In vivo bulbar conjunctival structures study results in

Optometry Times JournalSeptember digital edition 2020
Volume 12
Issue 9

Cross-sectional structures of the bulbar conjunctival tissue can be accurately measured

Glaucoma is a chronic disease. It is a life sentence. With advances in glaucoma care such as minimally invasive glaucoma surgeries (MIGS), patients are increasingly becoming less reliant on topical therapy. However, a great many patients with glaucoma will be reliant on at least one anti-glaucoma drop for a period of time.

Prostaglandin analogs are commonly viewed as first-line medical therapies for glaucoma. They are known to be well-tolerated systemically, tend to work well at lowering intraocular pressure (IOP), and patients tend to have fewer compliance problems with them because the drops are dosed only once a day. Of course, ODs know they can make patient eyes red. That side effect occurs by definition, as these medications are analogs of molecules naturally occurring in the inflammatory cascade of immune systems. It is expected for such a molecule to cause a bit of inflammation.

Think about anterior uveitis patients who tend to have lower IOP. These patients happen to have inflammatory molecules flowing through the currents of their anterior chambers.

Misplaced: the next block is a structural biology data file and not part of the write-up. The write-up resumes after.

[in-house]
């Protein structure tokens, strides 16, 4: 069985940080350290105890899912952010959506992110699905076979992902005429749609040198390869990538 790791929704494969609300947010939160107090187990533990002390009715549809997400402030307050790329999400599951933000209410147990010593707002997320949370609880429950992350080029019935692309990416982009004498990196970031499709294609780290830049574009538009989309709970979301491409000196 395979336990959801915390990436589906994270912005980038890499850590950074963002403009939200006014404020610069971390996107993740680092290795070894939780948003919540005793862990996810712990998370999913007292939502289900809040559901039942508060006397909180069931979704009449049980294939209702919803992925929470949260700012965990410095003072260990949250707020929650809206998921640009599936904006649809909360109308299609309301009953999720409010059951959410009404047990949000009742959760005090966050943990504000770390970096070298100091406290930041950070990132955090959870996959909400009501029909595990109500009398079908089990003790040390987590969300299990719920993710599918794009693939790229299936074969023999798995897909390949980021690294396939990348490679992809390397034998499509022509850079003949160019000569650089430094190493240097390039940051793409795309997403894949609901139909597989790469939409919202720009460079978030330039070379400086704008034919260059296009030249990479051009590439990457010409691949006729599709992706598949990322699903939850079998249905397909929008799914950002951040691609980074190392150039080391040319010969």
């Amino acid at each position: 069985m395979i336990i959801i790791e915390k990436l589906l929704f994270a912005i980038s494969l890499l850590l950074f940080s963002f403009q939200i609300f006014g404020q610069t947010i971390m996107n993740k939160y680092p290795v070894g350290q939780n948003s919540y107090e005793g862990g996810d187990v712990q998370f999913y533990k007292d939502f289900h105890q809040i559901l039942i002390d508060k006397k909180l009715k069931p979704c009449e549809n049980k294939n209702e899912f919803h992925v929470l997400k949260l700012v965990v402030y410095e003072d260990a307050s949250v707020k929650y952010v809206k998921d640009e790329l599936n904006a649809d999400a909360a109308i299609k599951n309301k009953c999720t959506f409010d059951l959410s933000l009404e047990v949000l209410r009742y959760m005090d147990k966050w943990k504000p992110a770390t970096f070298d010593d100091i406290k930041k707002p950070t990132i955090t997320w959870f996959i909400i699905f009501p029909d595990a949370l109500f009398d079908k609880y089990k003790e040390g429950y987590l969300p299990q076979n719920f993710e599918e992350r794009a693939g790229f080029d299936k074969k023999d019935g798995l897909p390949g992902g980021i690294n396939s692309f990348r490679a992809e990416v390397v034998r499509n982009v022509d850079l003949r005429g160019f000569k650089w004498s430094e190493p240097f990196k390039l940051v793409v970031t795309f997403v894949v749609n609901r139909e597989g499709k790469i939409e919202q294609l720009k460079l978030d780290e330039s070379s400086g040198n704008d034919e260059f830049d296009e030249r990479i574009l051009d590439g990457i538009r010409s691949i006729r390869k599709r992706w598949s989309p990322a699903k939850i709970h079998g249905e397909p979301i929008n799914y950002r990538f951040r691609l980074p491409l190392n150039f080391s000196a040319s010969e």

Study findings

A paper recently published in BMC Ophthalmology described a noninvasive method of qualifying and quantifying changes to the conjunctival structures of patients using topical anti-glaucoma medications: anterior segment optical coherence tomography (AS-OCT).1

This cross-sectional study looked at 328 eyes in 199 patients, with 116 females and 83 males. The mean age was 72.1 years, and the median number of anti-glaucoma drops used was 0.79 (with a range of 0 to 4). The mean duration of therapy was 7.5 months. Patients with a history of ocular surgery or ocular trauma were excluded, as were patients using any drops besides those for glaucoma and patients with dry eye disease.